Commuter Rail Feasibility Report Released
Public invited to comment on study results and options for moving the region forward
DURHAM, North Carolina – GoTriangle, the region’s transit authority, seeks to provide the results of the Greater Triangle Commuter Rail Feasibility study to the public and gain input on options for a future commuter rail service identified in the report released, today. The agency is launching a public feedback campaign that includes online surveys, community meetings and public forums in Durham, Cary, Raleigh and Clayton, areas through which the system would run. The proposed Greater Triangle Commuter Rail would help provide a congestion free transportation opportunity and serve a region slated to grow by more than a million people and a corresponding 1 million cars in the next 30 years.
The commuter rail project includes passenger service at 15 stations along approximately 43 miles of existing North Carolina Railroad corridor between West Durham and Clayton. The study found that the proposed corridor is well placed to serve affordable housing, future land use and travel markets.
“I want to congratulate our staff, transit partners, Triangle J Council of Government and our consultants on a job well done,” said GoTriangle President and CEO Charles Lattuca. “The strategic thinking, planning, engineering and financial analysis, public outreach and coordination with our partners was outstanding and gives our elected leaders the information they need to make decisions about our transit future.”
The feasibility study report shows:
- The region’s population is projected to grow by a little over a million people between 2020 and 2050, bringing about a million more owned vehicles to the region.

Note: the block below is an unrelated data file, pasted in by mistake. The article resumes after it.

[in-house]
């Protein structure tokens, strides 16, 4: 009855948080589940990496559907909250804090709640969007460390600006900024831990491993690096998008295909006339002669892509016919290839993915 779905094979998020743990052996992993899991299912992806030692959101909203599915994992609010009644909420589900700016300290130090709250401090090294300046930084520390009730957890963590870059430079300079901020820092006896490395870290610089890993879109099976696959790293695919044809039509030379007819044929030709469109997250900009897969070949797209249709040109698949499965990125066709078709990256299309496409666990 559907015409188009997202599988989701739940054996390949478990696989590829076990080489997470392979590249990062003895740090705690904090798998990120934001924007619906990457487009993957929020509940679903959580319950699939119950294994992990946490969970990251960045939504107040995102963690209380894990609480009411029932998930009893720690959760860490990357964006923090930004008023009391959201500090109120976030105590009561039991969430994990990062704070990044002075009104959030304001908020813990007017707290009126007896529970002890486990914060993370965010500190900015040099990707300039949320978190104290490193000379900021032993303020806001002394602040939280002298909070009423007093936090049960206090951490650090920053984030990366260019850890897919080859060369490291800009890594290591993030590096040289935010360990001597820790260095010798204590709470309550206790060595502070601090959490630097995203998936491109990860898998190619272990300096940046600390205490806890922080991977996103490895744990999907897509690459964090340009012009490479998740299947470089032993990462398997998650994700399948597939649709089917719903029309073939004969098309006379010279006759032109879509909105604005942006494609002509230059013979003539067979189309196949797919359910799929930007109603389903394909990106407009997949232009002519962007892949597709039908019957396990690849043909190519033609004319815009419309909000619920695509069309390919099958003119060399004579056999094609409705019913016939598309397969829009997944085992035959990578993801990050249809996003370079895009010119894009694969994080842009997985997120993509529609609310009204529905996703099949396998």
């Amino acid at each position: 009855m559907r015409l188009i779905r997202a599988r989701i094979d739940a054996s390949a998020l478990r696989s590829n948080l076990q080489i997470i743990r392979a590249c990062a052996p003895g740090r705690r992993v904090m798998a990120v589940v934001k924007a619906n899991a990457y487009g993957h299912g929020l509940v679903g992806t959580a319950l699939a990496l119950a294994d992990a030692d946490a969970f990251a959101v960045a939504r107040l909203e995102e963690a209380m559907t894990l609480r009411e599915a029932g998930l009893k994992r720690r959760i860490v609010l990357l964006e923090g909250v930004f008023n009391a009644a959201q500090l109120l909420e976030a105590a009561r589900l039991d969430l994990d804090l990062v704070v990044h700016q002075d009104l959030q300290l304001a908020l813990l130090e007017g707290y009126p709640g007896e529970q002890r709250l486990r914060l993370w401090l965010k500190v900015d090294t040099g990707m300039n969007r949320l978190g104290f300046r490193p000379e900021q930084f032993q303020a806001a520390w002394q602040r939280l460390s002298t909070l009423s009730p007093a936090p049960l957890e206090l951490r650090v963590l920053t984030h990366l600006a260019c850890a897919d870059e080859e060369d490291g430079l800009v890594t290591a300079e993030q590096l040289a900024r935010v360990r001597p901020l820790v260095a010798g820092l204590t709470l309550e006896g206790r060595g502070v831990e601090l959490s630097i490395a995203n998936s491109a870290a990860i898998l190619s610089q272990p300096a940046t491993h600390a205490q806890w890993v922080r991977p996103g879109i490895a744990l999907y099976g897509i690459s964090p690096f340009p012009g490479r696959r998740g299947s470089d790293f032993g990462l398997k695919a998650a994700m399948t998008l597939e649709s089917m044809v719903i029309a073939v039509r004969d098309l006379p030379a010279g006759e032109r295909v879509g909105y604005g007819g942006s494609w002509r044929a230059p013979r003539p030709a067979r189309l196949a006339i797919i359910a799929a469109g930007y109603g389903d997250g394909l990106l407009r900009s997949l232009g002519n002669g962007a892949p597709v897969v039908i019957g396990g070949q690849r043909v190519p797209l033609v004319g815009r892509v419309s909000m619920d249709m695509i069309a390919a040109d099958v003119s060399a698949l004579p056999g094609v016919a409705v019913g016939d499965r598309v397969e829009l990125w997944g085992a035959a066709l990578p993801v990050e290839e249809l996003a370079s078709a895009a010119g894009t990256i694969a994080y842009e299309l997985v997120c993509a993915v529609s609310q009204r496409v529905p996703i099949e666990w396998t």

- More than 800,000 new jobs are coming to the Triangle region by 2050, and 45 percent are projected to be in or near the proposed commuter rail corridor.
- A robust commuter rail system can provide 12,000 to 18,000 trips each day and help relieve some of the projected traffic congestion.
- Significant investment in new rail infrastructure will be required to support the capacity needed for commuter service, freight service and intercity passenger service and to avoid conflicts with passenger and freight trains already operating in the corridor.
- The cost of building a new commuter rail system to serve the entire region is challenging and could be as much as $3.2 billion in the year of expenditure.
The results of the Greater Triangle Commuter Rail feasibility study provide options for implementation of regional passenger rail service. Due to the high cost and technical challenges associated with delivering the full project at once, the study considered phases for staged implementation in the eastern, central, and western portions of the corridor. With costs varying for each, the three portions include:
- Eastern portion: Implementing service from the Auburn Station in Garner to Raleigh Union Station
- Central portion: Implementing service from the Raleigh Union Station to the Ellis Road Station
- Western portion: Implementing service from the RTP Station to the West Durham Station
Out of the three phases, the western phase has considerable challenges associated with construction including higher cost and a longer implementation time frame. Due to the challenges associated the western phase is being considered for a later stage of implementation.
The next step in determining the implementation stages is hearing from the public. Local leaders need input on which portion of the project should be considered as the first segment built. Once an initial phase is selected, planning for the second phase will occur. The second phase is planned to begin operations roughly five years after the initial phase begins service.
The feasibility study and survey can be found at readyforrailnc.com/feasibility.
Note to members of the news media: For interviews and additional information, please contact Eric Curry, ECurry@gotriangle.org or 919-632-9326.